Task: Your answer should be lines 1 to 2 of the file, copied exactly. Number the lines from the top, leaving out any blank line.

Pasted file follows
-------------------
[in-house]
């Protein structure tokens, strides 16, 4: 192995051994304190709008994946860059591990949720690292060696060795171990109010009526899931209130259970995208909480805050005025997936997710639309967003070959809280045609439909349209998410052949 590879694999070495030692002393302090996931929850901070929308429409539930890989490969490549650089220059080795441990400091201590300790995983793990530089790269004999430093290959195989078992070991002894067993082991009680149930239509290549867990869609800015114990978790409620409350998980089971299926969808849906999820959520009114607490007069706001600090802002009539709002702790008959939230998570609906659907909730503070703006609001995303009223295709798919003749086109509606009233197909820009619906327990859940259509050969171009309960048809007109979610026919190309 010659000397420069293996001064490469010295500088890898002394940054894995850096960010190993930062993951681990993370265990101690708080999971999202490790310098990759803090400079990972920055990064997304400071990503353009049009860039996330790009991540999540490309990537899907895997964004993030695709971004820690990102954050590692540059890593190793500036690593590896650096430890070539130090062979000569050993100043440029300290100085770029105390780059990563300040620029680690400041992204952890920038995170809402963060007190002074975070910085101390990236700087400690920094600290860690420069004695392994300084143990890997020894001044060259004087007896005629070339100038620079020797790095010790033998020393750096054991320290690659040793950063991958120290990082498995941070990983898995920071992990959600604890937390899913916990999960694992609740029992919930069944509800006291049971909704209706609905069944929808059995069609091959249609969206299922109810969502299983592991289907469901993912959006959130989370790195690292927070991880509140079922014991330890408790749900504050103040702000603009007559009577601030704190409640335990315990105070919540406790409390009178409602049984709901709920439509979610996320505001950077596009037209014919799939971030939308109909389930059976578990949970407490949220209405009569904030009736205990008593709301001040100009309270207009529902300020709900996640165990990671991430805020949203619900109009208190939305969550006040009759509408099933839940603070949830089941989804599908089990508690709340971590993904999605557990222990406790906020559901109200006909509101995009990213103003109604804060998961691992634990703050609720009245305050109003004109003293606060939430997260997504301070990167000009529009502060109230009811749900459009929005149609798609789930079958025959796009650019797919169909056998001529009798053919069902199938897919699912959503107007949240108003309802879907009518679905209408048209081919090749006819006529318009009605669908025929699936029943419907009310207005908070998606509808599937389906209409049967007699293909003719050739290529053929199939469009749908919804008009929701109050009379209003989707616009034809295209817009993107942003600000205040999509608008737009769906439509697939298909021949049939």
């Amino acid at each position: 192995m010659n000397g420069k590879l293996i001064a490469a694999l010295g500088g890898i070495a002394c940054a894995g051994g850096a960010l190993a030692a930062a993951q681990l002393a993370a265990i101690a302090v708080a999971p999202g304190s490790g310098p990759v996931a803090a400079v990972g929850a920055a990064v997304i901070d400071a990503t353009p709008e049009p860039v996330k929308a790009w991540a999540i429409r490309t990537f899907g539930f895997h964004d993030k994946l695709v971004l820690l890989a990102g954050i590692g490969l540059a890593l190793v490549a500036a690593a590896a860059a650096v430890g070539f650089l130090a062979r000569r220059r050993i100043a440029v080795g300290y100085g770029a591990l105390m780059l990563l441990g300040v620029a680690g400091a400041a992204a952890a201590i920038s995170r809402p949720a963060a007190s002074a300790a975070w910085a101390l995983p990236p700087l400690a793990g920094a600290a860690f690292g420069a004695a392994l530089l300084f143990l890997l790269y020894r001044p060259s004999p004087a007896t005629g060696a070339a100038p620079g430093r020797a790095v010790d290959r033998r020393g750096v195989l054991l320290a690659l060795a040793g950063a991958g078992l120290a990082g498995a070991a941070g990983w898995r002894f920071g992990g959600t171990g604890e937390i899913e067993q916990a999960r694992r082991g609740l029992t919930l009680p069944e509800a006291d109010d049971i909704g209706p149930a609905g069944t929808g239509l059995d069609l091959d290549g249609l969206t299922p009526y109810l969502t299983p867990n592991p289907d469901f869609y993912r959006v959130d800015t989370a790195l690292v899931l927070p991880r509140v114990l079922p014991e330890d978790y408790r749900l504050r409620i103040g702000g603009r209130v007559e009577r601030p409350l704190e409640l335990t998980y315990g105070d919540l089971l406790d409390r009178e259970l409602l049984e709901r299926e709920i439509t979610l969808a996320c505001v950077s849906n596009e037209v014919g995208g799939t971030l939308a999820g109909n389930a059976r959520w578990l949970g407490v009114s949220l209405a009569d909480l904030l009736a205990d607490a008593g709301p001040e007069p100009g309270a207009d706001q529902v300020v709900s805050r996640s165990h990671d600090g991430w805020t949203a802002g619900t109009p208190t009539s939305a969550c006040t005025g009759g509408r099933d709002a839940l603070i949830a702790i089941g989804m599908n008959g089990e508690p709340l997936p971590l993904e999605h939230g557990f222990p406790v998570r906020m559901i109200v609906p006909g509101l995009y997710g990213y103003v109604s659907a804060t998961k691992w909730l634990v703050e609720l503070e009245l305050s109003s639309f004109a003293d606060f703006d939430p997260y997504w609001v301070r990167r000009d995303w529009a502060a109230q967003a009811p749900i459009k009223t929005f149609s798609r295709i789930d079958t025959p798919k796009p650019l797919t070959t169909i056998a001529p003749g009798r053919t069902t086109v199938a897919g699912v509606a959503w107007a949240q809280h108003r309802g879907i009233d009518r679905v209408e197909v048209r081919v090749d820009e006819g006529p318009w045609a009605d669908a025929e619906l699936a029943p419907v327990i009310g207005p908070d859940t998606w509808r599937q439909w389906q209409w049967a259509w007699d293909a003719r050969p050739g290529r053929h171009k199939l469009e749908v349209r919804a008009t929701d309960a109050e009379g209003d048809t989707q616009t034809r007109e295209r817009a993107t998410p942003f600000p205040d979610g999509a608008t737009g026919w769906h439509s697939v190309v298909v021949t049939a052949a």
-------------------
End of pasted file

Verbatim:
[in-house]
């Protein structure tokens, strides 16, 4: 192995051994304190709008994946860059591990949720690292060696060795171990109010009526899931209130259970995208909480805050005025997936997710639309967003070959809280045609439909349209998410052949 590879694999070495030692002393302090996931929850901070929308429409539930890989490969490549650089220059080795441990400091201590300790995983793990530089790269004999430093290959195989078992070991002894067993082991009680149930239509290549867990869609800015114990978790409620409350998980089971299926969808849906999820959520009114607490007069706001600090802002009539709002702790008959939230998570609906659907909730503070703006609001995303009223295709798919003749086109509606009233197909820009619906327990859940259509050969171009309960048809007109979610026919190309 010659000397420069293996001064490469010295500088890898002394940054894995850096960010190993930062993951681990993370265990101690708080999971999202490790310098990759803090400079990972920055990064997304400071990503353009049009860039996330790009991540999540490309990537899907895997964004993030695709971004820690990102954050590692540059890593190793500036690593590896650096430890070539130090062979000569050993100043440029300290100085770029105390780059990563300040620029680690400041992204952890920038995170809402963060007190002074975070910085101390990236700087400690920094600290860690420069004695392994300084143990890997020894001044060259004087007896005629070339100038620079020797790095010790033998020393750096054991320290690659040793950063991958120290990082498995941070990983898995920071992990959600604890937390899913916990999960694992609740029992919930069944509800006291049971909704209706609905069944929808059995069609091959249609969206299922109810969502299983592991289907469901993912959006959130989370790195690292927070991880509140079922014991330890408790749900504050103040702000603009007559009577601030704190409640335990315990105070919540406790409390009178409602049984709901709920439509979610996320505001950077596009037209014919799939971030939308109909389930059976578990949970407490949220209405009569904030009736205990008593709301001040100009309270207009529902300020709900996640165990990671991430805020949203619900109009208190939305969550006040009759509408099933839940603070949830089941989804599908089990508690709340971590993904999605557990222990406790906020559901109200006909509101995009990213103003109604804060998961691992634990703050609720009245305050109003004109003293606060939430997260997504301070990167000009529009502060109230009811749900459009929005149609798609789930079958025959796009650019797919169909056998001529009798053919069902199938897919699912959503107007949240108003309802879907009518679905209408048209081919090749006819006529318009009605669908025929699936029943419907009310207005908070998606509808599937389906209409049967007699293909003719050739290529053929199939469009749908919804008009929701109050009379209003989707616009034809295209817009993107942003600000205040999509608008737009769906439509697939298909021949049939």